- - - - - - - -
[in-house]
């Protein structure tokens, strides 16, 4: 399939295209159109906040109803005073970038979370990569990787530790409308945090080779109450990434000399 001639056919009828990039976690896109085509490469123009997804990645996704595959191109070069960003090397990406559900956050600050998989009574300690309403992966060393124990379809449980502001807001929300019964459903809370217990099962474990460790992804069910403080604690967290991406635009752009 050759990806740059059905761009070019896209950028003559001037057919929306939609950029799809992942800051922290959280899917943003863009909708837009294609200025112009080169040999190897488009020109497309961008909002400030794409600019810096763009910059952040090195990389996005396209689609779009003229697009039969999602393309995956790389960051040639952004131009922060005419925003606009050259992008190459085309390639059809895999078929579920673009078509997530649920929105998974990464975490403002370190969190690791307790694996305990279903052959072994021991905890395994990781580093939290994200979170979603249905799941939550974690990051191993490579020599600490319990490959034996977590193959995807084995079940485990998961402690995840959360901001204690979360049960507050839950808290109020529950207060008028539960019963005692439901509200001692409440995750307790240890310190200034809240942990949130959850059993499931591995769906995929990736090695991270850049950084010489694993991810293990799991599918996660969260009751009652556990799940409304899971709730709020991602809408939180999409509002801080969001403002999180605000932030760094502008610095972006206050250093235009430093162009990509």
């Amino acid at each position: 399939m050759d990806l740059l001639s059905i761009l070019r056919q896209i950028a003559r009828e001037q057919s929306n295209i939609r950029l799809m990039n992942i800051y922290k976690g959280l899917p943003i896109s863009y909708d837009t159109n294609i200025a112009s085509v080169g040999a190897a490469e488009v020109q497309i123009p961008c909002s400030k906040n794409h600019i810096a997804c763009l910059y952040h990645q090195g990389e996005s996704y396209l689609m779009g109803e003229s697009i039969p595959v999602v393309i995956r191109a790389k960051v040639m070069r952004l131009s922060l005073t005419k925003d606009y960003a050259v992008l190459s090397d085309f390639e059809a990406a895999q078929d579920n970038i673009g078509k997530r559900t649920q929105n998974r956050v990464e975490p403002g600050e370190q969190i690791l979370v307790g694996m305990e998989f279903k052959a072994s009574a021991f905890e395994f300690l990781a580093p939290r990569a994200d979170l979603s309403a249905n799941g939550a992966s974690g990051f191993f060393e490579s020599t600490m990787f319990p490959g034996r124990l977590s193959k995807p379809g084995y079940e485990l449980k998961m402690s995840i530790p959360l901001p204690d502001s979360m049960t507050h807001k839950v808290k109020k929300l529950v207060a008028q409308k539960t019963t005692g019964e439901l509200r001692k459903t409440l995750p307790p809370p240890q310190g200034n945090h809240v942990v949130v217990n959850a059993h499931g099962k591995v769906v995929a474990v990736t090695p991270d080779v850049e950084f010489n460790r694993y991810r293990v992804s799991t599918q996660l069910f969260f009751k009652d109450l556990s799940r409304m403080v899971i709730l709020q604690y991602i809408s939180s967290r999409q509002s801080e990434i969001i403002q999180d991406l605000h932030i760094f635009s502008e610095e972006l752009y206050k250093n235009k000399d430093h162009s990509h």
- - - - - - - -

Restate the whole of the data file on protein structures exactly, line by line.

[in-house]
């Protein structure tokens, strides 16, 4: 399939295209159109906040109803005073970038979370990569990787530790409308945090080779109450990434000399 001639056919009828990039976690896109085509490469123009997804990645996704595959191109070069960003090397990406559900956050600050998989009574300690309403992966060393124990379809449980502001807001929300019964459903809370217990099962474990460790992804069910403080604690967290991406635009752009 050759990806740059059905761009070019896209950028003559001037057919929306939609950029799809992942800051922290959280899917943003863009909708837009294609200025112009080169040999190897488009020109497309961008909002400030794409600019810096763009910059952040090195990389996005396209689609779009003229697009039969999602393309995956790389960051040639952004131009922060005419925003606009050259992008190459085309390639059809895999078929579920673009078509997530649920929105998974990464975490403002370190969190690791307790694996305990279903052959072994021991905890395994990781580093939290994200979170979603249905799941939550974690990051191993490579020599600490319990490959034996977590193959995807084995079940485990998961402690995840959360901001204690979360049960507050839950808290109020529950207060008028539960019963005692439901509200001692409440995750307790240890310190200034809240942990949130959850059993499931591995769906995929990736090695991270850049950084010489694993991810293990799991599918996660969260009751009652556990799940409304899971709730709020991602809408939180999409509002801080969001403002999180605000932030760094502008610095972006206050250093235009430093162009990509």
């Amino acid at each position: 399939m050759d990806l740059l001639s059905i761009l070019r056919q896209i950028a003559r009828e001037q057919s929306n295209i939609r950029l799809m990039n992942i800051y922290k976690g959280l899917p943003i896109s863009y909708d837009t159109n294609i200025a112009s085509v080169g040999a190897a490469e488009v020109q497309i123009p961008c909002s400030k906040n794409h600019i810096a997804c763009l910059y952040h990645q090195g990389e996005s996704y396209l689609m779009g109803e003229s697009i039969p595959v999602v393309i995956r191109a790389k960051v040639m070069r952004l131009s922060l005073t005419k925003d606009y960003a050259v992008l190459s090397d085309f390639e059809a990406a895999q078929d579920n970038i673009g078509k997530r559900t649920q929105n998974r956050v990464e975490p403002g600050e370190q969190i690791l979370v307790g694996m305990e998989f279903k052959a072994s009574a021991f905890e395994f300690l990781a580093p939290r990569a994200d979170l979603s309403a249905n799941g939550a992966s974690g990051f191993f060393e490579s020599t600490m990787f319990p490959g034996r124990l977590s193959k995807p379809g084995y079940e485990l449980k998961m402690s995840i530790p959360l901001p204690d502001s979360m049960t507050h807001k839950v808290k109020k929300l529950v207060a008028q409308k539960t019963t005692g019964e439901l509200r001692k459903t409440l995750p307790p809370p240890q310190g200034n945090h809240v942990v949130v217990n959850a059993h499931g099962k591995v769906v995929a474990v990736t090695p991270d080779v850049e950084f010489n460790r694993y991810r293990v992804s799991t599918q996660l069910f969260f009751k009652d109450l556990s799940r409304m403080v899971i709730l709020q604690y991602i809408s939180s967290r999409q509002s801080e990434i969001i403002q999180d991406l605000h932030i760094f635009s502008e610095e972006l752009y206050k250093n235009k000399d430093h162009s990509h």